The Workers’ Party (WP) “has not obfuscated or intentionally delayed” in responding to matters raised by the Minister of State for National Development, Desmond Lee.
WP Members of Parliament, Png Eng Huat and Pritam Singh said this to the media on Friday.
They were responding to Mr Lee’s accusations that the party was refusing to address questions about the alleged shortfall in service and conservancy collection by the WP-run Aljunined-Hougang-Punggol East Town Council (AHPETC); and that the AHPETC has run into a deficit of some $734,000.
Mr Lee, who had made the accusations twice in a week, also claimed that instead of responding to the questions, the WP had launched a “coordinated online campaign to distract the public, using falsehoods, half-truths, and speculations, by friends, sympathisers and proxies.”
“This is what the WP often does when caught under the spotlight – raise a flurry of red herrings in the hope that people forget that they have not come clean,” Mr Lee said, as reported by the press.
However, Mr Lee did not name who these “friends, sympathisers and proxies” who were supposed to be behind this “online campaign.”
Neither did he name or give examples of the “falsehoods, half-truths and speculations” which he claimed were part of the “online campaign”.
The WP, however, has reiterated several times now that the party will address the issue of the alleged service and conservancy shortfall once the Auditor’s report is completed.
The Finance Minister, Tharman Shanmugaratnam, had ordered the Auditor in February to look into the accounts of AHPETC.
Ms Sylvia Lim, the chairman of AHPETC, had said then that the party welcomed the Auditor’s inspection of its records.
In its Annual report of 2012/2013, the AHPETC noted several financial irregularities involving the Citizens’ Consultative Committee of the area, the former managing agent of the town council and the PAP-run Aljunied Town Council itself.
Its Annual Report said:
“Preparing the Financial Statements for FY2012/2013 continues to be a challenge. As stated in our previous Annual Report FY 2011/2012, there were several handover issues which required more time to resolve.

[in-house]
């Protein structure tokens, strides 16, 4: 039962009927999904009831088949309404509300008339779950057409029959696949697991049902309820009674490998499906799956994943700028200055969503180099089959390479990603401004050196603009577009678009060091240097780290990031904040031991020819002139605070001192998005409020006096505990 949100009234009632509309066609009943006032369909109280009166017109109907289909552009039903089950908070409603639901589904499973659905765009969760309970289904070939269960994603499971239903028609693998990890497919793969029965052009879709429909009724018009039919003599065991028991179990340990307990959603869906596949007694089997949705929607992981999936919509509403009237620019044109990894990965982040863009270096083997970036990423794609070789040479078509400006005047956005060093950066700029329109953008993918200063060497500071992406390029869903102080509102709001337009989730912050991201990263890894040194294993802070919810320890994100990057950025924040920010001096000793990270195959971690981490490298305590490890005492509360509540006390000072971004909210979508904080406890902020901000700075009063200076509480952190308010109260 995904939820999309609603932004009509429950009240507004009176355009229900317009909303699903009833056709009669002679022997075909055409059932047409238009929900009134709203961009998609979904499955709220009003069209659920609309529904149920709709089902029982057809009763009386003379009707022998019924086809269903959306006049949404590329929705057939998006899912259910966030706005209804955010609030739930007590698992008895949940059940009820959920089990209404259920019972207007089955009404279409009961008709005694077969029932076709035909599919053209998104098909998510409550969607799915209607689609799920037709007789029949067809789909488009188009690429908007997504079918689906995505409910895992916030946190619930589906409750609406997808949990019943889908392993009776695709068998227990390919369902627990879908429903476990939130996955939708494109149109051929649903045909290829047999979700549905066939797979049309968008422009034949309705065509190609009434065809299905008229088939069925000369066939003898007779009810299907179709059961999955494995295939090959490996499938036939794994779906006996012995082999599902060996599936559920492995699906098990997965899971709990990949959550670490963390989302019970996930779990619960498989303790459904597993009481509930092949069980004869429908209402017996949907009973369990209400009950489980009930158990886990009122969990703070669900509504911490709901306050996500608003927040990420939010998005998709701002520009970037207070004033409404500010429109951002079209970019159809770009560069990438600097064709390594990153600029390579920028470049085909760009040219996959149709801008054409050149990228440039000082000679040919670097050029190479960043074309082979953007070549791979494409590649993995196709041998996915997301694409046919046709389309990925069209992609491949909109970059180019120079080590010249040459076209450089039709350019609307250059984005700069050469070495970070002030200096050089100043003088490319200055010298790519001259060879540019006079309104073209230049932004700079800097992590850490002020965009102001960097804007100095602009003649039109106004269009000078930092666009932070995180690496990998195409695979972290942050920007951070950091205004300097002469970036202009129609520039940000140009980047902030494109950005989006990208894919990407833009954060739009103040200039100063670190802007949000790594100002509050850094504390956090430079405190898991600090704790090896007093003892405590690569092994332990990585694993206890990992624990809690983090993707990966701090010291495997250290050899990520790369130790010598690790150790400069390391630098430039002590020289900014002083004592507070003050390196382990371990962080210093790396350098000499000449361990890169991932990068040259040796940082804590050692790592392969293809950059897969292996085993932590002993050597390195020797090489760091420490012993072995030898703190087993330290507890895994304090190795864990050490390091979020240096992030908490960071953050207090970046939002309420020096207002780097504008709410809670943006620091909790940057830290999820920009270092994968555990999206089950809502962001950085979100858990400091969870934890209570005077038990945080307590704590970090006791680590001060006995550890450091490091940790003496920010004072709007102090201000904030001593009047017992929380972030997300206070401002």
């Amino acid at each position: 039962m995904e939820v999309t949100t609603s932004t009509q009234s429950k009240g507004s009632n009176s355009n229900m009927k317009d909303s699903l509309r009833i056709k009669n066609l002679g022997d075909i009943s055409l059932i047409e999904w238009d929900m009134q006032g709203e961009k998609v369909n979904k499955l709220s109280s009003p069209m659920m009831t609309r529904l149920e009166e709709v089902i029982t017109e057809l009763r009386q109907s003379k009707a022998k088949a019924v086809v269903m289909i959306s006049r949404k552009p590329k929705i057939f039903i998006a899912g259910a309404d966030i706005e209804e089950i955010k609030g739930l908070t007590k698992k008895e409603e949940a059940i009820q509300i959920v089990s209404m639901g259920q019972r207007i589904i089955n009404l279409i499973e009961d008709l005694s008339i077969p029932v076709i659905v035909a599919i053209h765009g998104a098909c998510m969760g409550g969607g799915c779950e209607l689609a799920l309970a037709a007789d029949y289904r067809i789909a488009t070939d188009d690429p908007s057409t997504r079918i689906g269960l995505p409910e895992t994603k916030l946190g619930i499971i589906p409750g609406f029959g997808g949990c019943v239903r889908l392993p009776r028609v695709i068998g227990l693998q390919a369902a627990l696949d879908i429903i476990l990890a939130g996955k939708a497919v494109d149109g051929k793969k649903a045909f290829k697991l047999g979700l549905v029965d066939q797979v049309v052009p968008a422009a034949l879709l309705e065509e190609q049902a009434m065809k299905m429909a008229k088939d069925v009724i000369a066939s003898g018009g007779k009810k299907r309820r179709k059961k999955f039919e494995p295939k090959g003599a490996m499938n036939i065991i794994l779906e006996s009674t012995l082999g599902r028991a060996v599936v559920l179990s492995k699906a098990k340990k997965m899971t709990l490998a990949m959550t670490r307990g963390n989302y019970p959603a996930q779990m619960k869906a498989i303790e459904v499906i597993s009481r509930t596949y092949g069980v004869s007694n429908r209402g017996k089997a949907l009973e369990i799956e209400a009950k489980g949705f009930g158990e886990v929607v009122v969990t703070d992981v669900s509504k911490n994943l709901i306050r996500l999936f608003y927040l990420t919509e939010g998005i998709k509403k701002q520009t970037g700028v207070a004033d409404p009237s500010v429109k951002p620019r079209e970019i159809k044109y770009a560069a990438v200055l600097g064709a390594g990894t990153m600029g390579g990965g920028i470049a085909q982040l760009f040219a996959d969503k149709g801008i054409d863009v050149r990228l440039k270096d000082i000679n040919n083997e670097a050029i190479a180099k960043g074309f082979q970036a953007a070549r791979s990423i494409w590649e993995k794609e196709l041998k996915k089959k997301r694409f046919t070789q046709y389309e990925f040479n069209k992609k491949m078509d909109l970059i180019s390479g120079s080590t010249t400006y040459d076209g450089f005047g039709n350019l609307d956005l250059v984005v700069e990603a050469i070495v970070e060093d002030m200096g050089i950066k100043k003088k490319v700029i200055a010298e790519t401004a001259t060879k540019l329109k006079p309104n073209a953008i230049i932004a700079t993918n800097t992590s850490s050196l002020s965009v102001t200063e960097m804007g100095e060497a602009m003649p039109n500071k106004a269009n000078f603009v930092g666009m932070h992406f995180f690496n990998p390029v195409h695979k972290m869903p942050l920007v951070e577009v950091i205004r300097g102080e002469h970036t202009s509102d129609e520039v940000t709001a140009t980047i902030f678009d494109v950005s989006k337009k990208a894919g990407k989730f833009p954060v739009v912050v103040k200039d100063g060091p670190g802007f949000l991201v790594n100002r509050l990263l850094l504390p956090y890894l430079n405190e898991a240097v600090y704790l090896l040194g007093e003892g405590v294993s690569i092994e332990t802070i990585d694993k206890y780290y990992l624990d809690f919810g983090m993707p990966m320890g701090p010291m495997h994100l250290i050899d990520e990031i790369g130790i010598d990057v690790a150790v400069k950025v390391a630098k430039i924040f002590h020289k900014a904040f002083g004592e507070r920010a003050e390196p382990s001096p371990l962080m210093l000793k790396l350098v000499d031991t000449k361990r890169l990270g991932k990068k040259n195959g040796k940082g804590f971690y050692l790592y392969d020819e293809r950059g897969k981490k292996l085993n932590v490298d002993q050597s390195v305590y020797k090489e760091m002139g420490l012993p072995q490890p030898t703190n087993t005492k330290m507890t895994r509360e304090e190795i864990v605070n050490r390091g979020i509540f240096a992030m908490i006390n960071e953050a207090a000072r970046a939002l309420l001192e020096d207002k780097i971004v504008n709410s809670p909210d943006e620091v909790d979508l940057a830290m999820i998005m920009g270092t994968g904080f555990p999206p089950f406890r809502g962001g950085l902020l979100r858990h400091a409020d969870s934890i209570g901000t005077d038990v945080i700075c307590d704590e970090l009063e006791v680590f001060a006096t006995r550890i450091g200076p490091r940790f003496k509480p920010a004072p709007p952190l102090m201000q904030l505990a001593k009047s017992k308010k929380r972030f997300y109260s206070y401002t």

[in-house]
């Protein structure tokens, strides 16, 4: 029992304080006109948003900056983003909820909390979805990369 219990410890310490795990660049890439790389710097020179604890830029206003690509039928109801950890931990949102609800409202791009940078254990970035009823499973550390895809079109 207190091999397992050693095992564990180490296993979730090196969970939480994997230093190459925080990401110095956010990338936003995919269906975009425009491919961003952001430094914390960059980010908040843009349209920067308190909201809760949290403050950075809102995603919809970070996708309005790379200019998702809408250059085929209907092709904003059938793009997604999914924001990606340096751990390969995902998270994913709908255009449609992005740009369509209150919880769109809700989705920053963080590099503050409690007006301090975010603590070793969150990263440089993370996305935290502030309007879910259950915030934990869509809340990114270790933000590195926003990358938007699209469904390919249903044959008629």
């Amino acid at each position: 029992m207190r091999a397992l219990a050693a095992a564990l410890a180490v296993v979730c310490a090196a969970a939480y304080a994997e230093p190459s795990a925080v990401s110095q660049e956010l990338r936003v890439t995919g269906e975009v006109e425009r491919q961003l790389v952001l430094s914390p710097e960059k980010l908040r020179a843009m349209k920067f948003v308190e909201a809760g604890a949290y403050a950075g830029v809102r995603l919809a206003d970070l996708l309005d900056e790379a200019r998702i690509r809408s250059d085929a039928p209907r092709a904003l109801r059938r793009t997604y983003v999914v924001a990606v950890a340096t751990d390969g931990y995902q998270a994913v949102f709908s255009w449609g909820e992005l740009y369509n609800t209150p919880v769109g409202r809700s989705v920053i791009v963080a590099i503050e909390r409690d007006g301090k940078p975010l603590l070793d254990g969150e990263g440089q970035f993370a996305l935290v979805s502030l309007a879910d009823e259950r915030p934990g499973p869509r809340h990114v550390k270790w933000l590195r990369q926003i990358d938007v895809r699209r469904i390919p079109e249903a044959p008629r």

“There were receivables from the Citizens’ Consultative Committee which could not be verified. Even though the Town Council received $520,926 from the Citizens’ Consultative Committee in the current financial year, these receipts could not be identified and matched to the receivables.
“An amount of $110,735 due from the IRAS was in the accounts handed over from the previous managing agent but without supporting ddocuments.
“An amount of $338,379 pertaining to “Accrual without work orders” was brought forward from Aljunied Town Council in August 2011 without details.
“Accordingly, the Auditors were unable to ascertain the validity of these amounts.”
The WP said it had had difficulty trying to obtain information from the various parties about this.
In a statement in February, the WP said:
“Repeated attempts by the Town Council (TC) to obtain information from the former Managing Agent (MA) and government authorities, such as asking MND / the Housing and Development Board regarding $1.12 million which the PAP-run Aljunied TC had recorded as receivables from the Citizens Consultative Committees (CCCs) for Town Improvement Projects, did not yield answers. Further attempts in FY 2012 to get the information were also unsuccessful.”
[See here: “PAP’s Aljunied TC failed to provide financial records to new TC“]
Nonetheless, Ms Lim said the WP town council would give its full co-operation to the Auditor-General’s Office in its investigations.
On Friday, Mr Png and Mr Singh also rebutted Mr Lee’s accusations that they were delaying their response.
“(The town council has) made it known to the public that we are looking into the S&CC arrears data, and will respond to the query on the financial and arrears situation in due course.”
They also dismissed Mr Lee’s claims that the issue was one of transparency and accountability.
The AHPETC, the two WP MPs said, had made its accounts available to the Auditor General, and they expect it to be made public when the audit is completed.
Separately, the online media has reported that several PAP-run town councils had also run into deficits over the years.
Most notably, the Pasir Ris Town Council was reported to have “incurred a huge deficit” in 1997. (See here.)
And more recently, the PAP-run Tanjong Pagar Town Council was also reported to have run a deficit of some $2.3 million in FY 2011/2012. (See here.)